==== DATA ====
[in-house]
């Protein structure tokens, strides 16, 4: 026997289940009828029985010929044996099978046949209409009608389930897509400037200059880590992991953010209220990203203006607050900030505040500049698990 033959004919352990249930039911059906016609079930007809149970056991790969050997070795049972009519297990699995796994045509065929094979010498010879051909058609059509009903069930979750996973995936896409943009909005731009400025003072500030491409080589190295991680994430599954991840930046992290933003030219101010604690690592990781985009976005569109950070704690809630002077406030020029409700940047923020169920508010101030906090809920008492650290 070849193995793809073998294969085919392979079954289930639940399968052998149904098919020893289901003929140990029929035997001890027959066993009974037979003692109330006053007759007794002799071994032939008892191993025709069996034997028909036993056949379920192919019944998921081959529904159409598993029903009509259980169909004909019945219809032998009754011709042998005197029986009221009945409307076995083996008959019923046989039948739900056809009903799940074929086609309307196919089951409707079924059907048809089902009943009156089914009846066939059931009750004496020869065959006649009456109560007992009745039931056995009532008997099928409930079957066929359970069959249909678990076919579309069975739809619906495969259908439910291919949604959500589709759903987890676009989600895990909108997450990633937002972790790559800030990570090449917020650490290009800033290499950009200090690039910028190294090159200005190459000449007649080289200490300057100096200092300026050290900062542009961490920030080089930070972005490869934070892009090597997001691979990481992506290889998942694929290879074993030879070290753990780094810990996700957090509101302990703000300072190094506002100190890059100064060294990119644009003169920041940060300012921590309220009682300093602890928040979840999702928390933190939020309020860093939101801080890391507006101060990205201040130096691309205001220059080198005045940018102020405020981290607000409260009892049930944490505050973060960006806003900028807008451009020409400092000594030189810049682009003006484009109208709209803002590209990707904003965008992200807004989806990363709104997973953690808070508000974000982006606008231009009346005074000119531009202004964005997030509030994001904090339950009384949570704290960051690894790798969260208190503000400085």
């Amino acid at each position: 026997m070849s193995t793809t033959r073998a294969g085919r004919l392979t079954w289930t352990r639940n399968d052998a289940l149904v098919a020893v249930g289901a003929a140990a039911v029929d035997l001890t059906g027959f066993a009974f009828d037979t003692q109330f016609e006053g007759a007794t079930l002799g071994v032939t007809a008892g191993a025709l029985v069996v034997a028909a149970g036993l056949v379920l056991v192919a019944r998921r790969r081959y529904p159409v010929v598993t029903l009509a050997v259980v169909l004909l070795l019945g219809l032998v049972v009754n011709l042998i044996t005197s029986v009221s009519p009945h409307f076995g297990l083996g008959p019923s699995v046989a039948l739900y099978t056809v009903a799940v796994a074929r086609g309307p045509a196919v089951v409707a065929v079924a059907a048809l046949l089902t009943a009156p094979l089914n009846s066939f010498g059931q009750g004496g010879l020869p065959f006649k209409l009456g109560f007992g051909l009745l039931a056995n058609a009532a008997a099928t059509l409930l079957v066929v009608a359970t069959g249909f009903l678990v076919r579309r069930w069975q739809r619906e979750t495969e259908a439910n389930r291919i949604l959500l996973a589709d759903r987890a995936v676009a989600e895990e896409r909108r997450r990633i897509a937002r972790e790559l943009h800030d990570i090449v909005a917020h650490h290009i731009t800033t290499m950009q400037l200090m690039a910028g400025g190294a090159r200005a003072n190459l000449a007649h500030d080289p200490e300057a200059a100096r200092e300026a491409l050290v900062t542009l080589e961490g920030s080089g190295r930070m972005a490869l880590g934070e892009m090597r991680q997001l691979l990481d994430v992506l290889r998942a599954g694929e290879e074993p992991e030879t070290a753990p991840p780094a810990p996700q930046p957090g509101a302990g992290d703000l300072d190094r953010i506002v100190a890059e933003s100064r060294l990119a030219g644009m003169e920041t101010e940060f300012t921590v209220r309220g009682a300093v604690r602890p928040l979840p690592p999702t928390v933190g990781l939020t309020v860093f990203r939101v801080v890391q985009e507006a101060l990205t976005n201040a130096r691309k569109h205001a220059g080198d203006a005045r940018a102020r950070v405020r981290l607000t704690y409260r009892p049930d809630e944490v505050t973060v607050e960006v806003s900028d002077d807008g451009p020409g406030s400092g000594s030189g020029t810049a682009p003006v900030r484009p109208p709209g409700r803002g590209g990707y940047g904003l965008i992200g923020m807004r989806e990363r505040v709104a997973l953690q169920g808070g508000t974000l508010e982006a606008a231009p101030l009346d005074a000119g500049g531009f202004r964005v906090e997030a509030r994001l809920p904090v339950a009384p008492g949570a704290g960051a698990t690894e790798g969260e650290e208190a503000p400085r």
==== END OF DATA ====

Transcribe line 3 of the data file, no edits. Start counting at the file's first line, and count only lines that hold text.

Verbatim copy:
């Amino acid at each position: 026997m070849s193995t793809t033959r073998a294969g085919r004919l392979t079954w289930t352990r639940n399968d052998a289940l149904v098919a020893v249930g289901a003929a140990a039911v029929d035997l001890t059906g027959f066993a009974f009828d037979t003692q109330f016609e006053g007759a007794t079930l002799g071994v032939t007809a008892g191993a025709l029985v069996v034997a028909a149970g036993l056949v379920l056991v192919a019944r998921r790969r081959y529904p159409v010929v598993t029903l009509a050997v259980v169909l004909l070795l019945g219809l032998v049972v009754n011709l042998i044996t005197s029986v009221s009519p009945h409307f076995g297990l083996g008959p019923s699995v046989a039948l739900y099978t056809v009903a799940v796994a074929r086609g309307p045509a196919v089951v409707a065929v079924a059907a048809l046949l089902t009943a009156p094979l089914n009846s066939f010498g059931q009750g004496g010879l020869p065959f006649k209409l009456g109560f007992g051909l009745l039931a056995n058609a009532a008997a099928t059509l409930l079957v066929v009608a359970t069959g249909f009903l678990v076919r579309r069930w069975q739809r619906e979750t495969e259908a439910n389930r291919i949604l959500l996973a589709d759903r987890a995936v676009a989600e895990e896409r909108r997450r990633i897509a937002r972790e790559l943009h800030d990570i090449v909005a917020h650490h290009i731009t800033t290499m950009q400037l200090m690039a910028g400025g190294a090159r200005a003072n190459l000449a007649h500030d080289p200490e300057a200059a100096r200092e300026a491409l050290v900062t542009l080589e961490g920030s080089g190295r930070m972005a490869l880590g934070e892009m090597r991680q997001l691979l990481d994430v992506l290889r998942a599954g694929e290879e074993p992991e030879t070290a753990p991840p780094a810990p996700q930046p957090g509101a302990g992290d703000l300072d190094r953010i506002v100190a890059e933003s100064r060294l990119a030219g644009m003169e920041t101010e940060f300012t921590v209220r309220g009682a300093v604690r602890p928040l979840p690592p999702t928390v933190g990781l939020t309020v860093f990203r939101v801080v890391q985009e507006a101060l990205t976005n201040a130096r691309k569109h205001a220059g080198d203006a005045r940018a102020r950070v405020r981290l607000t704690y409260r009892p049930d809630e944490v505050t973060v607050e960006v806003s900028d002077d807008g451009p020409g406030s400092g000594s030189g020029t810049a682009p003006v900030r484009p109208p709209g409700r803002g590209g990707y940047g904003l965008i992200g923020m807004r989806e990363r505040v709104a997973l953690q169920g808070g508000t974000l508010e982006a606008a231009p101030l009346d005074a000119g500049g531009f202004r964005v906090e997030a509030r994001l809920p904090v339950a009384p008492g949570a704290g960051a698990t690894e790798g969260e650290e208190a503000p400085r």